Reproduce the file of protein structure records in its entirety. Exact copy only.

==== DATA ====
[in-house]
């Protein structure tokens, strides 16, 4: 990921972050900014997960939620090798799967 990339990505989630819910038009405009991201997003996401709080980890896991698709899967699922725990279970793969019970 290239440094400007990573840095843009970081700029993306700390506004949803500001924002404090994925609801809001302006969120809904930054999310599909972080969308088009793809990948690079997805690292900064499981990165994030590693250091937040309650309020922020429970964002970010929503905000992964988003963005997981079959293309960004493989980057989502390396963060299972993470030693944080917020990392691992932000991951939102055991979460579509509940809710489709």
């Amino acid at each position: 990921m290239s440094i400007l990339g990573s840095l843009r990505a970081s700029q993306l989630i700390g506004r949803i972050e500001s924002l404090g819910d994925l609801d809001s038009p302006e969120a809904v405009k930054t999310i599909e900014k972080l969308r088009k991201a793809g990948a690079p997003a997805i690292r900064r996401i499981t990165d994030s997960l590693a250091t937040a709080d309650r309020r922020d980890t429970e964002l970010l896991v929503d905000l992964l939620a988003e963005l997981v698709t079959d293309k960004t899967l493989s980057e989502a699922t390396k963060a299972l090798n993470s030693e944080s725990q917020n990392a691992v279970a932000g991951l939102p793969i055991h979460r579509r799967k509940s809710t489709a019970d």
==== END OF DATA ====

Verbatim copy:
[in-house]
């Protein structure tokens, strides 16, 4: 990921972050900014997960939620090798799967 990339990505989630819910038009405009991201997003996401709080980890896991698709899967699922725990279970793969019970 290239440094400007990573840095843009970081700029993306700390506004949803500001924002404090994925609801809001302006969120809904930054999310599909972080969308088009793809990948690079997805690292900064499981990165994030590693250091937040309650309020922020429970964002970010929503905000992964988003963005997981079959293309960004493989980057989502390396963060299972993470030693944080917020990392691992932000991951939102055991979460579509509940809710489709």
């Amino acid at each position: 990921m290239s440094i400007l990339g990573s840095l843009r990505a970081s700029q993306l989630i700390g506004r949803i972050e500001s924002l404090g819910d994925l609801d809001s038009p302006e969120a809904v405009k930054t999310i599909e900014k972080l969308r088009k991201a793809g990948a690079p997003a997805i690292r900064r996401i499981t990165d994030s997960l590693a250091t937040a709080d309650r309020r922020d980890t429970e964002l970010l896991v929503d905000l992964l939620a988003e963005l997981v698709t079959d293309k960004t899967l493989s980057e989502a699922t390396k963060a299972l090798n993470s030693e944080s725990q917020n990392a691992v279970a932000g991951l939102p793969i055991h979460r579509r799967k509940s809710t489709a019970d």